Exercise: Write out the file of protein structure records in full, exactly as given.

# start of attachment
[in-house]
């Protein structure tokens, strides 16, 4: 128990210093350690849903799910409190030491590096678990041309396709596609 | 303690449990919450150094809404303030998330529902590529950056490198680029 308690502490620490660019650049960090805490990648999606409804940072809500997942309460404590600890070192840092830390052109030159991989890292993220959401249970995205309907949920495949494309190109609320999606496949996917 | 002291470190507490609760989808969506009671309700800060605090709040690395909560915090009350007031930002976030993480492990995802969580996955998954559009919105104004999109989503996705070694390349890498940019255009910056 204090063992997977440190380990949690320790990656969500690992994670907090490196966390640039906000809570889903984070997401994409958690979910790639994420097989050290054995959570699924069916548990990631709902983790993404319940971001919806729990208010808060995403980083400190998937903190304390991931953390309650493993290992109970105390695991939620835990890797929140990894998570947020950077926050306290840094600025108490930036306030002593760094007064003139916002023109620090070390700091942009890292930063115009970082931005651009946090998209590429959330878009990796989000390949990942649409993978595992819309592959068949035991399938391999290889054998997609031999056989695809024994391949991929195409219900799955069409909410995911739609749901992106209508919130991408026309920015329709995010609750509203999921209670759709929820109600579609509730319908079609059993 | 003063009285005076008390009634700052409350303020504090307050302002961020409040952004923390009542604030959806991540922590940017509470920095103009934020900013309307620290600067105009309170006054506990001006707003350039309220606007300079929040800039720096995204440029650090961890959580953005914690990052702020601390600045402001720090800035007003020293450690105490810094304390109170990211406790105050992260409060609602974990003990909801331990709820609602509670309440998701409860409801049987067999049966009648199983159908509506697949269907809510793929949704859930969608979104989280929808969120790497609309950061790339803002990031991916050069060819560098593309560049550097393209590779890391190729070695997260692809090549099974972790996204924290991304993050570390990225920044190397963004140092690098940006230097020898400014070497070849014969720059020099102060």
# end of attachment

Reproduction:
[in-house]
């Protein structure tokens, strides 16, 4: 128990210093350690849903799910409190030491590096678990041309396709596609 | 303690449990919450150094809404303030998330529902590529950056490198680029 308690502490620490660019650049960090805490990648999606409804940072809500997942309460404590600890070192840092830390052109030159991989890292993220959401249970995205309907949920495949494309190109609320999606496949996917 | 002291470190507490609760989808969506009671309700800060605090709040690395909560915090009350007031930002976030993480492990995802969580996955998954559009919105104004999109989503996705070694390349890498940019255009910056 204090063992997977440190380990949690320790990656969500690992994670907090490196966390640039906000809570889903984070997401994409958690979910790639994420097989050290054995959570699924069916548990990631709902983790993404319940971001919806729990208010808060995403980083400190998937903190304390991931953390309650493993290992109970105390695991939620835990890797929140990894998570947020950077926050306290840094600025108490930036306030002593760094007064003139916002023109620090070390700091942009890292930063115009970082931005651009946090998209590429959330878009990796989000390949990942649409993978595992819309592959068949035991399938391999290889054998997609031999056989695809024994391949991929195409219900799955069409909410995911739609749901992106209508919130991408026309920015329709995010609750509203999921209670759709929820109600579609509730319908079609059993 | 003063009285005076008390009634700052409350303020504090307050302002961020409040952004923390009542604030959806991540922590940017509470920095103009934020900013309307620290600067105009309170006054506990001006707003350039309220606007300079929040800039720096995204440029650090961890959580953005914690990052702020601390600045402001720090800035007003020293450690105490810094304390109170990211406790105050992260409060609602974990003990909801331990709820609602509670309440998701409860409801049987067999049966009648199983159908509506697949269907809510793929949704859930969608979104989280929808969120790497609309950061790339803002990031991916050069060819560098593309560049550097393209590779890391190729070695997260692809090549099974972790996204924290991304993050570390990225920044190397963004140092690098940006230097020898400014070497070849014969720059020099102060």